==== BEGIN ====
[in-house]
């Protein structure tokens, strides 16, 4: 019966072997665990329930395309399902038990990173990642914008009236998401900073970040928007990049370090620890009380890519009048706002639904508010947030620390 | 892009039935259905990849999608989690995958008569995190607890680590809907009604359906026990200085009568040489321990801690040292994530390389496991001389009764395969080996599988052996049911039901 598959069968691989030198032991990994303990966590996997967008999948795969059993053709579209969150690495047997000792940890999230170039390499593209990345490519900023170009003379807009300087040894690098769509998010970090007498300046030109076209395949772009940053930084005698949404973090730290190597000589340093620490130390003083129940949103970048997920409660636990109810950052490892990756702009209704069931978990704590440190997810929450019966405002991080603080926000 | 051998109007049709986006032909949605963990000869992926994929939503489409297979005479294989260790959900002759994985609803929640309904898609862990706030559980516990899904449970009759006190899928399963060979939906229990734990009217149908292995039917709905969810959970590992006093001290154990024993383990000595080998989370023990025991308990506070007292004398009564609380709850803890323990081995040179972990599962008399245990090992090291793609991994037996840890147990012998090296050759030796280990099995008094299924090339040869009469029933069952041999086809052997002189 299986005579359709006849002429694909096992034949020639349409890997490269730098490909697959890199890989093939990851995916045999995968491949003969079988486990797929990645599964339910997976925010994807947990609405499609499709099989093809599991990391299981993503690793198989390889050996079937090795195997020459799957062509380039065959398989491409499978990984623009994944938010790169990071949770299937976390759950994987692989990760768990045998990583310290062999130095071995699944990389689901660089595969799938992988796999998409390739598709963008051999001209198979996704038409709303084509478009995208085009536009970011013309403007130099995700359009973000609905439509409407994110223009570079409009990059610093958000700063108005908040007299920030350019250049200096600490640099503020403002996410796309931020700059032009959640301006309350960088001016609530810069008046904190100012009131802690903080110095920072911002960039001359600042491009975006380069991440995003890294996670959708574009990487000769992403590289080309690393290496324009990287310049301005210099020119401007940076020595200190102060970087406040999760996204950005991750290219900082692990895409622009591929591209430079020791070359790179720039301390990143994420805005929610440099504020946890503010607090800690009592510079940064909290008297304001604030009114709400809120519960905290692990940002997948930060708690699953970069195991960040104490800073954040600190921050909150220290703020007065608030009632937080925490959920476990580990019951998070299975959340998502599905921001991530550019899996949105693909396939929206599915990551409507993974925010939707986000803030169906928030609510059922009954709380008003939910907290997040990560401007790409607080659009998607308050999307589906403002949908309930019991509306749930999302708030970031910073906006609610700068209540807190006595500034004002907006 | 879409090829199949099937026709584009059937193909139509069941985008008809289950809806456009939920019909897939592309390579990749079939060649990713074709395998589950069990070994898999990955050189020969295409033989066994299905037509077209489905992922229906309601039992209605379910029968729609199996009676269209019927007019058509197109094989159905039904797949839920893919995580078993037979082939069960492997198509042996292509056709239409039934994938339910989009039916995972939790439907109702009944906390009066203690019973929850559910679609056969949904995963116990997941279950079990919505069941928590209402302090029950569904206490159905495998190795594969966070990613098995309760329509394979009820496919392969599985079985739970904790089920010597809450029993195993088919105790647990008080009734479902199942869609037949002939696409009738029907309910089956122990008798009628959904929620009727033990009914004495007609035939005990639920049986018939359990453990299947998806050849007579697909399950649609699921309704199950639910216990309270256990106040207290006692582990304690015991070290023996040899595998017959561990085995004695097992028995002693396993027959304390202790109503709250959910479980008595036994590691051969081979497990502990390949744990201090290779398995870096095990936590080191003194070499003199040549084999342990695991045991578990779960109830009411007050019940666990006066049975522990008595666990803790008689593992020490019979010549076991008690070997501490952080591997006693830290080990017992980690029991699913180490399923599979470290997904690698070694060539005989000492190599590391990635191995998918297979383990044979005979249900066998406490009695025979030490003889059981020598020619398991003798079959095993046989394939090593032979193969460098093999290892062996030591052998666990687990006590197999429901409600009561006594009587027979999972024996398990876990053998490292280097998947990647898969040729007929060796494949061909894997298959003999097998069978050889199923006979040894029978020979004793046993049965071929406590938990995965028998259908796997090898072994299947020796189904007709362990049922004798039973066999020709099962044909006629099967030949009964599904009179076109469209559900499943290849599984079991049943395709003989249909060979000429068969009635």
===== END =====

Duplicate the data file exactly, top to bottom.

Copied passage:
[in-house]
């Protein structure tokens, strides 16, 4: 019966072997665990329930395309399902038990990173990642914008009236998401900073970040928007990049370090620890009380890519009048706002639904508010947030620390 | 892009039935259905990849999608989690995958008569995190607890680590809907009604359906026990200085009568040489321990801690040292994530390389496991001389009764395969080996599988052996049911039901 598959069968691989030198032991990994303990966590996997967008999948795969059993053709579209969150690495047997000792940890999230170039390499593209990345490519900023170009003379807009300087040894690098769509998010970090007498300046030109076209395949772009940053930084005698949404973090730290190597000589340093620490130390003083129940949103970048997920409660636990109810950052490892990756702009209704069931978990704590440190997810929450019966405002991080603080926000 | 051998109007049709986006032909949605963990000869992926994929939503489409297979005479294989260790959900002759994985609803929640309904898609862990706030559980516990899904449970009759006190899928399963060979939906229990734990009217149908292995039917709905969810959970590992006093001290154990024993383990000595080998989370023990025991308990506070007292004398009564609380709850803890323990081995040179972990599962008399245990090992090291793609991994037996840890147990012998090296050759030796280990099995008094299924090339040869009469029933069952041999086809052997002189 299986005579359709006849002429694909096992034949020639349409890997490269730098490909697959890199890989093939990851995916045999995968491949003969079988486990797929990645599964339910997976925010994807947990609405499609499709099989093809599991990391299981993503690793198989390889050996079937090795195997020459799957062509380039065959398989491409499978990984623009994944938010790169990071949770299937976390759950994987692989990760768990045998990583310290062999130095071995699944990389689901660089595969799938992988796999998409390739598709963008051999001209198979996704038409709303084509478009995208085009536009970011013309403007130099995700359009973000609905439509409407994110223009570079409009990059610093958000700063108005908040007299920030350019250049200096600490640099503020403002996410796309931020700059032009959640301006309350960088001016609530810069008046904190100012009131802690903080110095920072911002960039001359600042491009975006380069991440995003890294996670959708574009990487000769992403590289080309690393290496324009990287310049301005210099020119401007940076020595200190102060970087406040999760996204950005991750290219900082692990895409622009591929591209430079020791070359790179720039301390990143994420805005929610440099504020946890503010607090800690009592510079940064909290008297304001604030009114709400809120519960905290692990940002997948930060708690699953970069195991960040104490800073954040600190921050909150220290703020007065608030009632937080925490959920476990580990019951998070299975959340998502599905921001991530550019899996949105693909396939929206599915990551409507993974925010939707986000803030169906928030609510059922009954709380008003939910907290997040990560401007790409607080659009998607308050999307589906403002949908309930019991509306749930999302708030970031910073906006609610700068209540807190006595500034004002907006 | 879409090829199949099937026709584009059937193909139509069941985008008809289950809806456009939920019909897939592309390579990749079939060649990713074709395998589950069990070994898999990955050189020969295409033989066994299905037509077209489905992922229906309601039992209605379910029968729609199996009676269209019927007019058509197109094989159905039904797949839920893919995580078993037979082939069960492997198509042996292509056709239409039934994938339910989009039916995972939790439907109702009944906390009066203690019973929850559910679609056969949904995963116990997941279950079990919505069941928590209402302090029950569904206490159905495998190795594969966070990613098995309760329509394979009820496919392969599985079985739970904790089920010597809450029993195993088919105790647990008080009734479902199942869609037949002939696409009738029907309910089956122990008798009628959904929620009727033990009914004495007609035939005990639920049986018939359990453990299947998806050849007579697909399950649609699921309704199950639910216990309270256990106040207290006692582990304690015991070290023996040899595998017959561990085995004695097992028995002693396993027959304390202790109503709250959910479980008595036994590691051969081979497990502990390949744990201090290779398995870096095990936590080191003194070499003199040549084999342990695991045991578990779960109830009411007050019940666990006066049975522990008595666990803790008689593992020490019979010549076991008690070997501490952080591997006693830290080990017992980690029991699913180490399923599979470290997904690698070694060539005989000492190599590391990635191995998918297979383990044979005979249900066998406490009695025979030490003889059981020598020619398991003798079959095993046989394939090593032979193969460098093999290892062996030591052998666990687990006590197999429901409600009561006594009587027979999972024996398990876990053998490292280097998947990647898969040729007929060796494949061909894997298959003999097998069978050889199923006979040894029978020979004793046993049965071929406590938990995965028998259908796997090898072994299947020796189904007709362990049922004798039973066999020709099962044909006629099967030949009964599904009179076109469209559900499943290849599984079991049943395709003989249909060979000429068969009635």